In An Acrobat of the Heart, teacher-director-playwright Stephen Wangh reveals how Jerzy Grotowski's physical exercises can open a pathway to the actor's inner creativity. Drawing on Grotowski's insights and on the work of Stanislavski, Uta Hagen, and others, Wangh bridges the gap between rigorous physical training and practical scene and character technique. Wangh's students give candid descriptions of their struggles and breakthroughs, demonstrating how to transform these remarkable lessons into a personal journey of artistic growth. Courageous and compelling, An Acrobat of the Heart is an invaluable resource for actors, directors, and teachers alike.
From the Trade Paperback edition.
Stock, organize, and store the essential backstage supplies
Conceptualize, design, and build sets
Manage a stage crew effectively
Paint scenery and backdrops
Test, design, and hang lighting
Operate and repair sound equipment
Promote your show
This expanded second edition covers up-to-date technology, including for use with recording, sound, and lighting. Chapters also cover such crucial topics as running technical rehearsals, gathering props, and creating and selling tickets. Theater groups that need to learn the nuts and bolts of putting a show together will discover how to turn backstage workers into The Perfect Stage Crew.
Allworth Press, an imprint of Skyhorse Publishing, publishes a broad range of books on the visual and performing arts, with emphasis on the business of art. Our titles cover subjects such as graphic design, theater, branding, fine art, photography, interior design, writing, acting, film, how to start careers, business and legal forms, business practices, and more. While we don't aspire to publish a New York Times bestseller or a national bestseller, we are deeply committed to quality books that help creative professionals succeed and thrive. We often publish in areas overlooked by other publishers and welcome the author whose expertise can help our audience of readers.
in the true story of the life of a murdered prostitute, but the emotions
the role evokes are almost more than she can handle. Haunted by the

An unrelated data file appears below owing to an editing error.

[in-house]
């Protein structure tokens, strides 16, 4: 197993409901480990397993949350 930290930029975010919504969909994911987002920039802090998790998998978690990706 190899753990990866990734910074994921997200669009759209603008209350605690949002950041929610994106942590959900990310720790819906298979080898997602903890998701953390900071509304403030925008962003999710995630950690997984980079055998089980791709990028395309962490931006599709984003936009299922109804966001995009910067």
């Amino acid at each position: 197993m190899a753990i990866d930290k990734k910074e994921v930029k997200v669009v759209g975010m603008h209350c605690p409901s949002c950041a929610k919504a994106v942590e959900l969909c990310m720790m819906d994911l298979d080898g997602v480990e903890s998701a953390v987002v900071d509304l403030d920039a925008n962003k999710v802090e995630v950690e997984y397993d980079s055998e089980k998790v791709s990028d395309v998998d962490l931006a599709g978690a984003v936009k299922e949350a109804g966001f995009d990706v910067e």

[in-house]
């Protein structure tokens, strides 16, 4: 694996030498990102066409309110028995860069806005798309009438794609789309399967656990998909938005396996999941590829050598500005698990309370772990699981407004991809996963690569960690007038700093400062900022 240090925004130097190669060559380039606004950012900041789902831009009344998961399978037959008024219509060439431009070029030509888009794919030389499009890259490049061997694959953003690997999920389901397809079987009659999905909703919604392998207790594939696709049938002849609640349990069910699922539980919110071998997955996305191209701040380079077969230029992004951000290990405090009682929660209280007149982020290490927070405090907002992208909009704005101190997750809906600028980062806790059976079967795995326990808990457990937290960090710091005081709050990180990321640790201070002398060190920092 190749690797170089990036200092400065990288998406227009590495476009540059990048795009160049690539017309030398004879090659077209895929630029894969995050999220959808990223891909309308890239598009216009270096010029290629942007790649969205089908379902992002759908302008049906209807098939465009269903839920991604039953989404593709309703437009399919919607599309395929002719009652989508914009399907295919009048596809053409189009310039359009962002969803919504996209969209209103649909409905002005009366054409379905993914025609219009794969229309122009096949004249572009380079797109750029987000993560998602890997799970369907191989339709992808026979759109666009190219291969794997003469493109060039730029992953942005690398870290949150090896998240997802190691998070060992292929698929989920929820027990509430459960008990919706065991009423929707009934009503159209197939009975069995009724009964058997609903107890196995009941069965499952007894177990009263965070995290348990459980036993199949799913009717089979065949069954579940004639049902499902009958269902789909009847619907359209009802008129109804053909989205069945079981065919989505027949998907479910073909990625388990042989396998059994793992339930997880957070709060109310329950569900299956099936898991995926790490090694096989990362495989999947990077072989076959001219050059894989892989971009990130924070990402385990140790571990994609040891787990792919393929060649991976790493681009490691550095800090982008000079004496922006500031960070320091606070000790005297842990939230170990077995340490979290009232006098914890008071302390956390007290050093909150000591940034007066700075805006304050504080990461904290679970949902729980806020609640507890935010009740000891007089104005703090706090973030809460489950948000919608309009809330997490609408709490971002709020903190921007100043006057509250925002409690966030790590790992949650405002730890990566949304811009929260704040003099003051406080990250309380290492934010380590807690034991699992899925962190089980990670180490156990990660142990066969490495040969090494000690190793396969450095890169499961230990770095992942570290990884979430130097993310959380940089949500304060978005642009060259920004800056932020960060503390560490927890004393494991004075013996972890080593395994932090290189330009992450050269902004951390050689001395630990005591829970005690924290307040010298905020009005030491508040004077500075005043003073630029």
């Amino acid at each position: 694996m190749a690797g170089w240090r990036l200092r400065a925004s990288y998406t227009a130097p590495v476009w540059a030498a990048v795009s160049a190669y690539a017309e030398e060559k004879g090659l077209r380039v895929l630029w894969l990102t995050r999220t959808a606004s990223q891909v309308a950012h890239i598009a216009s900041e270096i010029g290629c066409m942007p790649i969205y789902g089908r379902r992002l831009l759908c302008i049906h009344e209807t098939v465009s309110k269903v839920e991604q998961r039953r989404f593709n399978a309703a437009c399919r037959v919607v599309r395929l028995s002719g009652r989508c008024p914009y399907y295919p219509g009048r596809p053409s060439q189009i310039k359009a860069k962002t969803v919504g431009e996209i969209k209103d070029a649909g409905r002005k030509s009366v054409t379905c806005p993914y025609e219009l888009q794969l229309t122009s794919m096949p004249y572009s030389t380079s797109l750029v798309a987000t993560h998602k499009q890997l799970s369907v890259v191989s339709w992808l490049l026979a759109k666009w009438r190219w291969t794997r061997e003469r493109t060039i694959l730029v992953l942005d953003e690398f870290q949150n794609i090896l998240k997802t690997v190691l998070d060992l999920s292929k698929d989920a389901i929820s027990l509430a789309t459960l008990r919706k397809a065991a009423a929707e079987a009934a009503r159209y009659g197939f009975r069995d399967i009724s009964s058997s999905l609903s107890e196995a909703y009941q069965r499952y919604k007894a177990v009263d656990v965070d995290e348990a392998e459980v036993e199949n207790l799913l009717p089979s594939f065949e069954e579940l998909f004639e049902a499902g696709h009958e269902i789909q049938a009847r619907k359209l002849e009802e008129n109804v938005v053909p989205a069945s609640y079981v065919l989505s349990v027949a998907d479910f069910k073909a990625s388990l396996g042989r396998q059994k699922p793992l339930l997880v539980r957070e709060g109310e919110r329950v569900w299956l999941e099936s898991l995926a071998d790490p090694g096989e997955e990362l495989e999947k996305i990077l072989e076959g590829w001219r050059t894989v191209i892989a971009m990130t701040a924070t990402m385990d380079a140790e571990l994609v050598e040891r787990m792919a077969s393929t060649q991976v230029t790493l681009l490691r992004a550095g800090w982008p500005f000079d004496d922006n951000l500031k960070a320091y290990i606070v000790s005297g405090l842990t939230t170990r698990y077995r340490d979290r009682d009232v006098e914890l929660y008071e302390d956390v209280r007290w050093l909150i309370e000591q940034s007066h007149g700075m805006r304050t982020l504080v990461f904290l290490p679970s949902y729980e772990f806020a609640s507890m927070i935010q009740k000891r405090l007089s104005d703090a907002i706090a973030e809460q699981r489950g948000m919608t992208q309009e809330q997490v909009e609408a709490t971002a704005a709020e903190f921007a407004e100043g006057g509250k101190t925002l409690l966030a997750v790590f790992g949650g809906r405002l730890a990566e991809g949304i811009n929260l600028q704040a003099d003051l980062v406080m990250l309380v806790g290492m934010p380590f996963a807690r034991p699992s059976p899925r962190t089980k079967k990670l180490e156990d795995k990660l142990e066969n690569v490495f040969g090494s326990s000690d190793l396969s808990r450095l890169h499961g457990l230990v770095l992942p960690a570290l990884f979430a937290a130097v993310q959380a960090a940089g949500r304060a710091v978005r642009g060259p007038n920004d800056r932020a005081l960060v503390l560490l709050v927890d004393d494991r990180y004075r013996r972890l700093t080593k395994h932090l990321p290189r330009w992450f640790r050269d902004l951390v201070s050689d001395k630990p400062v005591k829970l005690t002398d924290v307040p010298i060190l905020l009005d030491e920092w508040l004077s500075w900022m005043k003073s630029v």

suffering of her character, Teresa is losing faith in men and fights not
to fall in love with Joaquin Solis, a generous fan. Joaquin will have
to prove his love for Teresa is genuine. After the tragic death of her
fiancé, professional singer Eloisa Morales is putting her life back
together. Eloisa wrestles with the decision of whether she will ever
sing again. As she tries to find her path forward, Marcos Marquez, the
theater's biggest backer, is determined not to lose Eloisa and the
chance for love to her grief for her late fiancé. As the four lives
intertwine, their passion for the arts and for helping women like
Teresa's character will bind their lives together in a romantic and
mystical journey to overcome their fears of bearing their souls and help
them learn to trust, on and off the theater stage.
Ghost Light is divided into three sections. Part 1, “Philosophy,” describes what dramturgs do, presents a detailed history of dramaturgy, and summarizes many of the critical theories needed to analyze and understand dramatic texts. “Analysis” teaches the two essential skills of a dramaturg: reading and writing. It includes a “12-step program for script analysis” along with suggestions about how to approach various genres and play structures. “Practice,” the third part, delves into the relationships that dramaturgs forge and offers useful advice about collaborating with other artists. It also includes ideas for audience outreach initiatives such as marketing and publicity plans, educational programs, talkbacks, blogs, and program notes and lobby displays, all of which are often the responsibility of the dramaturg.
Ghost Light was written with undergraduate students in mind and is perfectly suited for the classroom (each chapter concludes with a series of practical exercises that can be used as course assignments). However, dramaturgy is a skill that is essential to all theater practitioners, not just professional or aspiring dramaturgs, making Ghost Light a valuable addition to all theater libraries.
The Viewpoints are a set of names given to certain principles of movement through time and space—they constitute a language for talking about what happens on stage. Coupling this with Composition, which is the practice of selecting and arranging the separate components of theatrical language into a cohesive work of art, provides theatre artists with an important new tool for creating and understanding their art form.
Primarily intended for the many theatre artists who, in the last several years, have become intrigued with Viewpoints yet have had no single source to refer to in their investigations. It can also be used by anyone with a general interest in collaboration and the creative process, whether in art, business or daily life.
Anne Bogart is Artistic Director of the SITI Company, which she founded with Japanese director Tadashi Suzuki in 1992. She is the recipient of two OBIE Awards and a Bessie Award, and is an associate professor at Columbia University. Her recent works include Alice’s Adventures; Bobrauschenbergamerica; Small Lives, Big Dreams; Marathon Dancing; and The Baltimore Waltz.